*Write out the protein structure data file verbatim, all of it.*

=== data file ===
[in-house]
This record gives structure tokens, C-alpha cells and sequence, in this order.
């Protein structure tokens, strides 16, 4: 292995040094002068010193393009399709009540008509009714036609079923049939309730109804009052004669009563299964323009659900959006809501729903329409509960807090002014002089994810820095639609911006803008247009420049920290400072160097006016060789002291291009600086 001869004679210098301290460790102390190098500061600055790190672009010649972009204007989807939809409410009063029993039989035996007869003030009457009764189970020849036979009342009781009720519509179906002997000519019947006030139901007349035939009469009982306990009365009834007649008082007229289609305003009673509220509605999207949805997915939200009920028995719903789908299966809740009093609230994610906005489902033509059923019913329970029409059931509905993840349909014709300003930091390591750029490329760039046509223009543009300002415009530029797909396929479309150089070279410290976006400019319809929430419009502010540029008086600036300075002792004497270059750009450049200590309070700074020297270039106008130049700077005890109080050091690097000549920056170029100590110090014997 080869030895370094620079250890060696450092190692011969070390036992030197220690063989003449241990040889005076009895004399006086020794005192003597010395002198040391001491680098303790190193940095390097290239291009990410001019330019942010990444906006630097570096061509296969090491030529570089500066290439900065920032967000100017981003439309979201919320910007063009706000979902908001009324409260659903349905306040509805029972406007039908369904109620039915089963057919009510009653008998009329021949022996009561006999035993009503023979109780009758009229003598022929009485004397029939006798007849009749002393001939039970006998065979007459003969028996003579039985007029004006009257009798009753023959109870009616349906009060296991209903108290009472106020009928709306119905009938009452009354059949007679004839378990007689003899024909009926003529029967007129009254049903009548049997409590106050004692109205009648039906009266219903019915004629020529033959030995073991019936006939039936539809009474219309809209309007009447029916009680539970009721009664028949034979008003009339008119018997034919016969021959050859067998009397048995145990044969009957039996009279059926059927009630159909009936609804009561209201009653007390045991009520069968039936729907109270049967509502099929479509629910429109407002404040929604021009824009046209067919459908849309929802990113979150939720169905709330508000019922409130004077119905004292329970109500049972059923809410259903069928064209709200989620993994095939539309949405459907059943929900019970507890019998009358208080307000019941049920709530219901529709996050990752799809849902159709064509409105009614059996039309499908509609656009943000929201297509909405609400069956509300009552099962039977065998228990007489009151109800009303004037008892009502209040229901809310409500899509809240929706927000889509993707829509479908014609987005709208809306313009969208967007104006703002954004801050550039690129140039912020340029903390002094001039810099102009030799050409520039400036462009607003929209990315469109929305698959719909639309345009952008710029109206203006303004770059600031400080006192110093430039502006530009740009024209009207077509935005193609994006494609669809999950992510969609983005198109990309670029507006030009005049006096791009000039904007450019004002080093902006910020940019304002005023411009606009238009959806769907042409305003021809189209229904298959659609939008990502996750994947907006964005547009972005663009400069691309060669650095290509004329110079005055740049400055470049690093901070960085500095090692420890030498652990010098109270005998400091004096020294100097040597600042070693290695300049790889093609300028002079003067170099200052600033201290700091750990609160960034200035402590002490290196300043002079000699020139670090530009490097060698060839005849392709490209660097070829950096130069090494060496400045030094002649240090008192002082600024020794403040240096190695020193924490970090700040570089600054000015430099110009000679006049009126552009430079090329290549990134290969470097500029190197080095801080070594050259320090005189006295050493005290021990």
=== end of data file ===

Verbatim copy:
[in-house]
This record gives structure tokens, C-alpha cells and sequence, in this order.
């Protein structure tokens, strides 16, 4: 292995040094002068010193393009399709009540008509009714036609079923049939309730109804009052004669009563299964323009659900959006809501729903329409509960807090002014002089994810820095639609911006803008247009420049920290400072160097006016060789002291291009600086 001869004679210098301290460790102390190098500061600055790190672009010649972009204007989807939809409410009063029993039989035996007869003030009457009764189970020849036979009342009781009720519509179906002997000519019947006030139901007349035939009469009982306990009365009834007649008082007229289609305003009673509220509605999207949805997915939200009920028995719903789908299966809740009093609230994610906005489902033509059923019913329970029409059931509905993840349909014709300003930091390591750029490329760039046509223009543009300002415009530029797909396929479309150089070279410290976006400019319809929430419009502010540029008086600036300075002792004497270059750009450049200590309070700074020297270039106008130049700077005890109080050091690097000549920056170029100590110090014997 080869030895370094620079250890060696450092190692011969070390036992030197220690063989003449241990040889005076009895004399006086020794005192003597010395002198040391001491680098303790190193940095390097290239291009990410001019330019942010990444906006630097570096061509296969090491030529570089500066290439900065920032967000100017981003439309979201919320910007063009706000979902908001009324409260659903349905306040509805029972406007039908369904109620039915089963057919009510009653008998009329021949022996009561006999035993009503023979109780009758009229003598022929009485004397029939006798007849009749002393001939039970006998065979007459003969028996003579039985007029004006009257009798009753023959109870009616349906009060296991209903108290009472106020009928709306119905009938009452009354059949007679004839378990007689003899024909009926003529029967007129009254049903009548049997409590106050004692109205009648039906009266219903019915004629020529033959030995073991019936006939039936539809009474219309809209309007009447029916009680539970009721009664028949034979008003009339008119018997034919016969021959050859067998009397048995145990044969009957039996009279059926059927009630159909009936609804009561209201009653007390045991009520069968039936729907109270049967509502099929479509629910429109407002404040929604021009824009046209067919459908849309929802990113979150939720169905709330508000019922409130004077119905004292329970109500049972059923809410259903069928064209709200989620993994095939539309949405459907059943929900019970507890019998009358208080307000019941049920709530219901529709996050990752799809849902159709064509409105009614059996039309499908509609656009943000929201297509909405609400069956509300009552099962039977065998228990007489009151109800009303004037008892009502209040229901809310409500899509809240929706927000889509993707829509479908014609987005709208809306313009969208967007104006703002954004801050550039690129140039912020340029903390002094001039810099102009030799050409520039400036462009607003929209990315469109929305698959719909639309345009952008710029109206203006303004770059600031400080006192110093430039502006530009740009024209009207077509935005193609994006494609669809999950992510969609983005198109990309670029507006030009005049006096791009000039904007450019004002080093902006910020940019304002005023411009606009238009959806769907042409305003021809189209229904298959659609939008990502996750994947907006964005547009972005663009400069691309060669650095290509004329110079005055740049400055470049690093901070960085500095090692420890030498652990010098109270005998400091004096020294100097040597600042070693290695300049790889093609300028002079003067170099200052600033201290700091750990609160960034200035402590002490290196300043002079000699020139670090530009490097060698060839005849392709490209660097070829950096130069090494060496400045030094002649240090008192002082600024020794403040240096190695020193924490970090700040570089600054000015430099110009000679006049009126552009430079090329290549990134290969470097500029190197080095801080070594050259320090005189006295050493005290021990």